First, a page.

Mark Russinovich, Microsoft Technical Fellow and CTO of Microsoft Azure

Mark Russinovich confidential computing Intel Trust Authority confidential AI

Mark Russinovich has been the Chief Technology Officer of Microsoft Azure since 2014 and a Technical Fellow at Microsoft since 2006. Prior to Microsoft, he was Co-Founder and Chief Software Architect at Winternals Software, a Research Staff Member at IBM, and a software developer. He holds a Ph.D. and a Bachelor’s degree in Computer Engineering from Carnegie Mellon University and a Master’s Degree in Computer and Systems Engineering from Rensselaer Polytechnic Institute. Mark is also the author of the sci-fi novels Zero Day, Trojan Horse, and Rogue Code.

Anil Rao, VP and GM at Intel

Anil Rao confidential computing Intel Trust Authority confidential AI

Anil Rao is a Vice President and General Manager at Intel. Previously, he served as Vice President and General Manager of Systems Architecture and Engineering in the Office of the CTO at Intel. Anil co-founded SeaMicro in 2007, and after its 2012 acquisition by AMD, served as VP of products in AMD’s Data Center Group for three years. Prior to Intel, he consulted for Qualcomm’s CTO Office. Anil holds a bachelor’s degree in electrical and communications engineering from Bangalore University, a master’s degree in computer science from Arizona State University, and an MBA degree from the University of California, Berkeley. He has additionally co-authored the Optical Internetworking Forum’s OIF specifications and holds many patents in networking and data center technologies.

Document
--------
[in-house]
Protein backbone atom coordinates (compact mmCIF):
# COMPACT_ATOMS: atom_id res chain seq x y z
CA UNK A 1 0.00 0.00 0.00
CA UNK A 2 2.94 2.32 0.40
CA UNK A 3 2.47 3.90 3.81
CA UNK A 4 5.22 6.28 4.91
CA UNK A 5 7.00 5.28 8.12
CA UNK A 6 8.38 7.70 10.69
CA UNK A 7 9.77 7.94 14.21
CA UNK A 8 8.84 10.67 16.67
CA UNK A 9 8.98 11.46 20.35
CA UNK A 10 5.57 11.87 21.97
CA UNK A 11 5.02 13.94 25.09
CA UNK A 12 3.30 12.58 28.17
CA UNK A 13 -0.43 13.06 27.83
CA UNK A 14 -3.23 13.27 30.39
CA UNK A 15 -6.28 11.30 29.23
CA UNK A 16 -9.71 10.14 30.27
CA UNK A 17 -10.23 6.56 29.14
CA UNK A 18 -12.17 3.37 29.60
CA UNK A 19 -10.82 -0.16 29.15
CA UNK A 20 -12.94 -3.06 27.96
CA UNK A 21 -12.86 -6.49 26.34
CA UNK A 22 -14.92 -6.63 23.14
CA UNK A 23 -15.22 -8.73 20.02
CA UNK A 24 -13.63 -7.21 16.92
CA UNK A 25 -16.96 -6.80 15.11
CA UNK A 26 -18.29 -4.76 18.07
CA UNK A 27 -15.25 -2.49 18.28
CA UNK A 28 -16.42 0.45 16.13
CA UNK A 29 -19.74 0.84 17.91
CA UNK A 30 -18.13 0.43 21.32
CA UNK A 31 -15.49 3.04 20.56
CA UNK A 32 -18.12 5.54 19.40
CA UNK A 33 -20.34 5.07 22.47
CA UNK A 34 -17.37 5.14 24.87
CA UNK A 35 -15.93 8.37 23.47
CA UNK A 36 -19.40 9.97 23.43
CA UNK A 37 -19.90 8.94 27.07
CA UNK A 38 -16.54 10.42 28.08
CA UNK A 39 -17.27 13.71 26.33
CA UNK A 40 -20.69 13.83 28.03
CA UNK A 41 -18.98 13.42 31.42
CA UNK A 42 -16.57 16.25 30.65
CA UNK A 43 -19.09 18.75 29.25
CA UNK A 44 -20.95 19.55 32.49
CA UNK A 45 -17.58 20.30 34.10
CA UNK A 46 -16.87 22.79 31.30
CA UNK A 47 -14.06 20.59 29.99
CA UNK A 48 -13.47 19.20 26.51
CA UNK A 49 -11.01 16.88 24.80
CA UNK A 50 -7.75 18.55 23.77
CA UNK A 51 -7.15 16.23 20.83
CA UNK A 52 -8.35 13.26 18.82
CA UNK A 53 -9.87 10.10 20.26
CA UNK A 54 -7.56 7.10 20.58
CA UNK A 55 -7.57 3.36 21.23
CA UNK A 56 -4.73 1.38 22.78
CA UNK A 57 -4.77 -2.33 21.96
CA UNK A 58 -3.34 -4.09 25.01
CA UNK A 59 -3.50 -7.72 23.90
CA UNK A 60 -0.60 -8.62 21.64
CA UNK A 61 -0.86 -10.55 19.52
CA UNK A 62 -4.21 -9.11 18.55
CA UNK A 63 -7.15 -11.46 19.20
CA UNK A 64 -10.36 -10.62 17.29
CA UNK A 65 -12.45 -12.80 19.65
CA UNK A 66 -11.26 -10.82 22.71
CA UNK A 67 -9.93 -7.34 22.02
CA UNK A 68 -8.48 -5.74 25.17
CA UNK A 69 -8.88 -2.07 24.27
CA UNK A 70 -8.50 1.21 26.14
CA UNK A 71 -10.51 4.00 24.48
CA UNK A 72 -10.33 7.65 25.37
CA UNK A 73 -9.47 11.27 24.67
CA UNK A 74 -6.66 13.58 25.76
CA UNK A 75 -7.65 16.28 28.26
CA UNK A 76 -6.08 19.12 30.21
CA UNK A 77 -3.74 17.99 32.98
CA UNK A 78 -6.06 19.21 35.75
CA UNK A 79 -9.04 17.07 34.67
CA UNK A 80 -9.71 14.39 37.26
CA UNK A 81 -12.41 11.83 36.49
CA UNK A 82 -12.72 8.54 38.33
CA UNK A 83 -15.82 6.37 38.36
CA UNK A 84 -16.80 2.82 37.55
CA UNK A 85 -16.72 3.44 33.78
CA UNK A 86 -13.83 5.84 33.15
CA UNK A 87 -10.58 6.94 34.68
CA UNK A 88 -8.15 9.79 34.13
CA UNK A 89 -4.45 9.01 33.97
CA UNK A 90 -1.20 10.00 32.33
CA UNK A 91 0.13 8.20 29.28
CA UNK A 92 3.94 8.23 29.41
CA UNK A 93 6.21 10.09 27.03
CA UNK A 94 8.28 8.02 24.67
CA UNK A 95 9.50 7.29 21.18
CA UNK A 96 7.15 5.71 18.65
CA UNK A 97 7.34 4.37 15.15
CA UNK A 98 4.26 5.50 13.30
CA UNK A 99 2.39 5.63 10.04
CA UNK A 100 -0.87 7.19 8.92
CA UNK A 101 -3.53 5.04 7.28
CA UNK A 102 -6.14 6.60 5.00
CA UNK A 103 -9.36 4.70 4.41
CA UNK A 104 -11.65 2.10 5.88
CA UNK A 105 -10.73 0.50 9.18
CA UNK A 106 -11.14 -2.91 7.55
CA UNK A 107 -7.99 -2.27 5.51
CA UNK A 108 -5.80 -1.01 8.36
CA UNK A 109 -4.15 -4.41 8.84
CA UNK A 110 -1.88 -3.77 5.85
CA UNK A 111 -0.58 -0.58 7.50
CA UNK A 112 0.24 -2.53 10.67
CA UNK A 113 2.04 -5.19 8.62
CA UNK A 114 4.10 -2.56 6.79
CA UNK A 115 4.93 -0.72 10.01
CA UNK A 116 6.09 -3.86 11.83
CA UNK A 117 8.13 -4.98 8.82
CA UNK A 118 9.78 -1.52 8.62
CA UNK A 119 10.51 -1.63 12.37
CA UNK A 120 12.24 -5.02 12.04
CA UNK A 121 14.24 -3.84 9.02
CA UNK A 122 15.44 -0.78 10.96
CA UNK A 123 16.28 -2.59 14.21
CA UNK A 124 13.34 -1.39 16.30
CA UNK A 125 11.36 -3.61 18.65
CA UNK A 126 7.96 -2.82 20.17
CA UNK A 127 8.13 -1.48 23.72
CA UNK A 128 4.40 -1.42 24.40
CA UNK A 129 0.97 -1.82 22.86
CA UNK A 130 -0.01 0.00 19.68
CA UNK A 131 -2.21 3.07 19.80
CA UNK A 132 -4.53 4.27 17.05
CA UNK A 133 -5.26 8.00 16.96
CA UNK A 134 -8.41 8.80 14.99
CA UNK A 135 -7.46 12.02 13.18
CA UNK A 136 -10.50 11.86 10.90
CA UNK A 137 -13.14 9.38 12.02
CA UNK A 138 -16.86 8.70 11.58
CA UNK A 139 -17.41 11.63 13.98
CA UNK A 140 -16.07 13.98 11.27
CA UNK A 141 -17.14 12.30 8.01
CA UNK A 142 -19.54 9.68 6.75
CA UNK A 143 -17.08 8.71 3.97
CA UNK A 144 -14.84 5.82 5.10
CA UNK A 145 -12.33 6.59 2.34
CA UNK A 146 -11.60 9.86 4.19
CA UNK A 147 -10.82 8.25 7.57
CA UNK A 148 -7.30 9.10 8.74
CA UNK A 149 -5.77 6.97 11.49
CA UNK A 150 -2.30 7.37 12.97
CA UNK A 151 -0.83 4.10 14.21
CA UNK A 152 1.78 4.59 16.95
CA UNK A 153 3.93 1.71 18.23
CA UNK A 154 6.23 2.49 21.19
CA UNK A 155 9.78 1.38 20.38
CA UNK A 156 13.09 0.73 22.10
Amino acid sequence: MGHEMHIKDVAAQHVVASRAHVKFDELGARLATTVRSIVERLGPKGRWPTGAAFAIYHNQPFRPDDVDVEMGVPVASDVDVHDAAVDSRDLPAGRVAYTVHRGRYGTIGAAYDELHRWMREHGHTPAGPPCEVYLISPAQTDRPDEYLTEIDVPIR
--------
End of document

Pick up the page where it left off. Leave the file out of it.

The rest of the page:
Ilke Demir, Senior Staff Research Scientist at Intel Labs

Ilke Demir deep fake

Ilke Demir is a rising leader in the world of deep fake research. Beyond deep fakes, Ilke’s research focuses on 3D vision, computational geometry, generative models, remote sensing, and deep learning. She earned a Ph.D. in Computer Science from Purdue University in 2016, where she also completed a master’s in the same discipline. Before joining Intel Labs in 2020, Ilke worked with Pixar, Facebook, and the startup DeepScale, which was acquired by Tesla. Ilke’s research at Intel Labs has involved the creation of FakeCatcher with fellow researcher Umur Aybars Ciftci.

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Camille Morhardt  00:13

Hi, I’m Camille Morhardt, host of InTechnology podcast.  Thanks for joining me as we take a listen and look back at some listener favorite topics from this year.  For this episode we’re gonna focus on cybersecurity.  And our listeners were curious this year about several facets in cyber security—from firmware attacks to deep fakes.

Our conversation back in January with Jorge Myszne drew a lot of interest.  Jorge is the co-founder of Chameleon, which is a hardware security start-up. Former co-host Tom Garrison and I invited him to the podcast to talk about firmware attacks.  And Jorge told us that in the last three-to-four years, there’s been a five-fold increase.

Jorge Myszne  00:53

It’s very difficult, one, to detect it, but two, it doesn’t disappear. It’s persistent, right? You turn off your computer, you turn it on and it will load the same malicious firmware again.  And if you are a smart attacker, you will disable the update so you can’t change it. So then physically you need to go and remove the flash or do something physically. So it’s very expensive. It’s not just having an antivirus and okay, let’s update the antivirus database. Right? It doesn’t work that way. And if you have it in a server, in a data center with 100,000 servers and you need to find that server and physically go and open it up and do something. That is very, very expensive.